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Nothing is over until we say it is. -- Bluto, Animal House.

Today, someone decided accounting concerns were "over," or at least overdone. With names recently caught in the accounting maelstrom helping lead the way, including





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General Electric

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, the market picked up where it left off Friday afternoon.


Dow Jones Industrial Average


S&P 500

each gained 1.4%, and the

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Nasdaq Composite

climbed 1.5%.

Other factors certainly helped the advance, notably semiconductor stocks after Credit Suisse First Boston's upgrades of

National Semiconductor





, and positive comments by Goldman Sachs about

Applied Materials

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ahead of its earnings report. The Philadelphia Stock Exchange Semiconductor Index rose 3.8%.

Additionally, rising optimism about the pace of the economy's recovery aided cyclical stocks such as

International Paper

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; the Morgan Stanley Cyclical Index rose 2.9%.

But "today was a continuation of

Friday's rally because nothing came out over the weekend that was ominous," said Anthony Cecin, manager of Nasdaq trading at U.S. Bancorp Piper Jaffray in Minneapolis.

Many things fall into the category of ominous, but Cecin was speaking specifically of accounting issues, which were widely cited as a prime determinant of last week's weakness.

So the question becomes whether the accounting concerns are over, or just over for now?

Someone asked me about this recently, and in a moment of optimism (yes, I have them), I mused that because information flows so quickly now, everything gets accelerated. Therefore, it's possible that the accounting concern "cycle" has already worked itself out. Certainly, the cycle has passed its climax, and we're now in the denouement, I contended. One measure of fear in the marketplace, the Chicago Board Options Exchange Volatility Index, has declined markedly from its recent intraday peak near 29, closing today down 7.6% at 23.54.

The problem is that many market participants believe the denouement could last for several chapters, instead of heralding the end of the story.

"The market has taken a pretty good hit for accounting fiascoes that are known but if you turned around tomorrow and said 'We've got to look at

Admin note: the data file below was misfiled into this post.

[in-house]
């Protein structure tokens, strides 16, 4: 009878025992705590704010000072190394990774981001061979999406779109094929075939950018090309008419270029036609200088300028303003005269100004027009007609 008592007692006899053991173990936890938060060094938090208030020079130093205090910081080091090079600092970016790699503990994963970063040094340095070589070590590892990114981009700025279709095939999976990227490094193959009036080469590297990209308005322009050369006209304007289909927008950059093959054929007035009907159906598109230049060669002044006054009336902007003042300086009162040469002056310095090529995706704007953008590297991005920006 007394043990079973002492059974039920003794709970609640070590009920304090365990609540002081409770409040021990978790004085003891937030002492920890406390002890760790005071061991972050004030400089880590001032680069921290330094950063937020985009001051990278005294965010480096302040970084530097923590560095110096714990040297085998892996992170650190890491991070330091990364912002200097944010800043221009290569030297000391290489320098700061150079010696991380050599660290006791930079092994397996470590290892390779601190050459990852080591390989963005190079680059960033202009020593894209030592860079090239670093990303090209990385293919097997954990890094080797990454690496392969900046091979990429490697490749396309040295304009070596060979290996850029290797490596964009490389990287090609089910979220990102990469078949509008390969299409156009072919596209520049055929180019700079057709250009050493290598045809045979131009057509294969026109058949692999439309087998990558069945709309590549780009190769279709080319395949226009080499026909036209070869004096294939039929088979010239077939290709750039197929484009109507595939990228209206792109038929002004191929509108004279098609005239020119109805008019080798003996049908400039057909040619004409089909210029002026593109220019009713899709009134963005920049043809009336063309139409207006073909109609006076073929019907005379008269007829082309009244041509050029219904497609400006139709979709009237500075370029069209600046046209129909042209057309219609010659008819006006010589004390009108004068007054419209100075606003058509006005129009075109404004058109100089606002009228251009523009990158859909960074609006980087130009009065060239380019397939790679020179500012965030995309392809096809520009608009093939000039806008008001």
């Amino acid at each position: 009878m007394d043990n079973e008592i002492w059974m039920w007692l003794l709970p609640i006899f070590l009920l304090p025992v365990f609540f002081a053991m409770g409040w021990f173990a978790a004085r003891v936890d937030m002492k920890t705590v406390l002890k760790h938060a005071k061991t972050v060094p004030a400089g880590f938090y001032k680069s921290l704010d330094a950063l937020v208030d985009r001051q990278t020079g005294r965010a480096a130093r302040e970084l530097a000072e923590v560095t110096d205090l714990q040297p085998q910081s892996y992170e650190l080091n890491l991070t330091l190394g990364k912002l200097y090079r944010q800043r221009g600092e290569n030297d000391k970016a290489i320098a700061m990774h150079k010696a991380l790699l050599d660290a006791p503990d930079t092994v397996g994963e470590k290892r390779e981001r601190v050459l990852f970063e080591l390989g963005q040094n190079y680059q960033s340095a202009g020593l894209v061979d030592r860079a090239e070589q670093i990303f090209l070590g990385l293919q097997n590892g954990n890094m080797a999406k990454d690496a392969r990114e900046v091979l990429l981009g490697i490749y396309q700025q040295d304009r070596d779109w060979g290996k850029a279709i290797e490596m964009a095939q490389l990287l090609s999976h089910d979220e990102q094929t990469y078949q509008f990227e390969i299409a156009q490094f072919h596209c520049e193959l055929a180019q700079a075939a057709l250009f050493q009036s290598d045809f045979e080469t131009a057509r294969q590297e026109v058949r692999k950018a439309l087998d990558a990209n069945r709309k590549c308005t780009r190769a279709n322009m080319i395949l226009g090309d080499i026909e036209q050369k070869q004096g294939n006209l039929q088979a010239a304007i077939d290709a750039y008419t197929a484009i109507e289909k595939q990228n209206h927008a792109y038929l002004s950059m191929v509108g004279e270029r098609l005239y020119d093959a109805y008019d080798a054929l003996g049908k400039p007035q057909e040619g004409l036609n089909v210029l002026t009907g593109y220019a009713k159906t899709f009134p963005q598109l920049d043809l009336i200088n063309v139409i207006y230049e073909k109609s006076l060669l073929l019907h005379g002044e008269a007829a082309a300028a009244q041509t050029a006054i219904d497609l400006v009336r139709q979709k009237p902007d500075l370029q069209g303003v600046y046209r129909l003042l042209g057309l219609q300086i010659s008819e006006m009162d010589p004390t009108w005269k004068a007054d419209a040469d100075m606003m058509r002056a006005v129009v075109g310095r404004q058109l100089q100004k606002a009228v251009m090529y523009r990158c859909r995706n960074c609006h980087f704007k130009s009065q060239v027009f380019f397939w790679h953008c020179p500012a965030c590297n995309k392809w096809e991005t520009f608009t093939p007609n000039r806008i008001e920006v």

some bellwether's accounting,' the market would take another tumble," Cecin said. "The shorts are having a field day raising the specter of another problem."

Cecin, it should be noted, is pretty bullish by nature, as

past columns reveal. But he believes 2002 is going to be a "difficult year," in large part because even if companies reported improving earnings, investors are going to "look pretty carefully to see how they got there," he said. "The market is not going to get the benefit of the doubt for the rest of this year. It's going to have to earn every plus day."

In contrast to Cecin,

past columns have revealed that Brett Gallagher, who oversees about $3.5 billion as head of U.S. equities at Julius Baer Asset Management, is generally less optimistic. Therefore, it's not surprising he's concerned about the overhang from accounting concerns.

"Everyone is looking for the next


, which was apparently a fraud," Gallagher said. "Everyone is looking for the next elephant which doesn't exist

in my opinion. What does exist is a stretching of truth across the board by an array of companies."

Specifically, corporate managements were routinely putting everyday operating expenses into the "one-time" category, creating a level of "fluff" in reported earnings, he suggested. But going forward, managements are going to be less aggressive in pushing accountants to allow such transgressions, and accountants "aren't going to let anything slide," the fund manager forecast.

Gallagher has long been skeptical corporate earnings will meet the current analyst consensus but now expects "a shortfall of greater magnitude as everyone pulls back to more conservative accounting."

Notably, Julius Baer had no position in Enron, but it currently maintains long positions in Tyco and



, another name recently tarred by accounting concerns that rallied today.

Gallagher had some interesting thoughts on the two companies, which I plan to share in a forthcoming column.


As the "shocking revelations" of the accounting crisis unfolds -- and for however long it lasts -- consider the following, which comes from Jim Bianco, president of Bianco Research, via

Grant's Interest Rate Observer


The July 13, 1998, issue of

Business Week

contained an advertising supplement which revealed the results of a survey of 160 attendees of the magazine's annual forum for chief financial officers. In response to the question "As CFO, I have fought off other executives' requests that I misrepresent corporate results," a whopping 55% said they had fought them off and 12% said they had yielded to the requests (this was an anonymous survey). Only 33% said they had never received such requests.

In other words, 67% of the CFOs had been asked to lie about their company's results, and this was in 1998, before the bubble reached maximum proportions.

"We were told but we did not listen," Bianco surmised.

Aaron L. Task writes daily for In keeping with TSC's editorial policy, he doesn't own or short individual stocks, although he owns stock in He also doesn't invest in hedge funds or other private investment partnerships. He invites you to send your feedback to

Aaron L. Task.